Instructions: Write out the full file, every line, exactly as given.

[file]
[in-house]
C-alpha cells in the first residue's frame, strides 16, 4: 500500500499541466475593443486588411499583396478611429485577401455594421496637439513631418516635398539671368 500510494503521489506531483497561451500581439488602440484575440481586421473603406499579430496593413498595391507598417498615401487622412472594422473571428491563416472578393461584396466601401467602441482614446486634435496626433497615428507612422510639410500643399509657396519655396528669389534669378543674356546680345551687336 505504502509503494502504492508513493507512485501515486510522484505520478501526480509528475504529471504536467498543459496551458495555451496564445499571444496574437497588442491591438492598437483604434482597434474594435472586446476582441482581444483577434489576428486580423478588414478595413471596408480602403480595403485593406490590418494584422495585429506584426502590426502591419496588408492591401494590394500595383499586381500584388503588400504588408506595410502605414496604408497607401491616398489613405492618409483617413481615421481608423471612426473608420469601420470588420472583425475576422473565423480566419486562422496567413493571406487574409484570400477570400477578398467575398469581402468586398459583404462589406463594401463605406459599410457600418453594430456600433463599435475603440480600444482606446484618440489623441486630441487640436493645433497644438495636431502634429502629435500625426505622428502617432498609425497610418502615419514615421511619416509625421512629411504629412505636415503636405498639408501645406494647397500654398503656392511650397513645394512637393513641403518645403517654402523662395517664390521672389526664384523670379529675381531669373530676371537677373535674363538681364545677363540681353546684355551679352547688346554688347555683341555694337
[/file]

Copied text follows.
[in-house]
C-alpha cells in the first residue's frame, strides 16, 4: 500500500499541466475593443486588411499583396478611429485577401455594421496637439513631418516635398539671368 500510494503521489506531483497561451500581439488602440484575440481586421473603406499579430496593413498595391507598417498615401487622412472594422473571428491563416472578393461584396466601401467602441482614446486634435496626433497615428507612422510639410500643399509657396519655396528669389534669378543674356546680345551687336 505504502509503494502504492508513493507512485501515486510522484505520478501526480509528475504529471504536467498543459496551458495555451496564445499571444496574437497588442491591438492598437483604434482597434474594435472586446476582441482581444483577434489576428486580423478588414478595413471596408480602403480595403485593406490590418494584422495585429506584426502590426502591419496588408492591401494590394500595383499586381500584388503588400504588408506595410502605414496604408497607401491616398489613405492618409483617413481615421481608423471612426473608420469601420470588420472583425475576422473565423480566419486562422496567413493571406487574409484570400477570400477578398467575398469581402468586398459583404462589406463594401463605406459599410457600418453594430456600433463599435475603440480600444482606446484618440489623441486630441487640436493645433497644438495636431502634429502629435500625426505622428502617432498609425497610418502615419514615421511619416509625421512629411504629412505636415503636405498639408501645406494647397500654398503656392511650397513645394512637393513641403518645403517654402523662395517664390521672389526664384523670379529675381531669373530676371537677373535674363538681364545677363540681353546684355551679352547688346554688347555683341555694337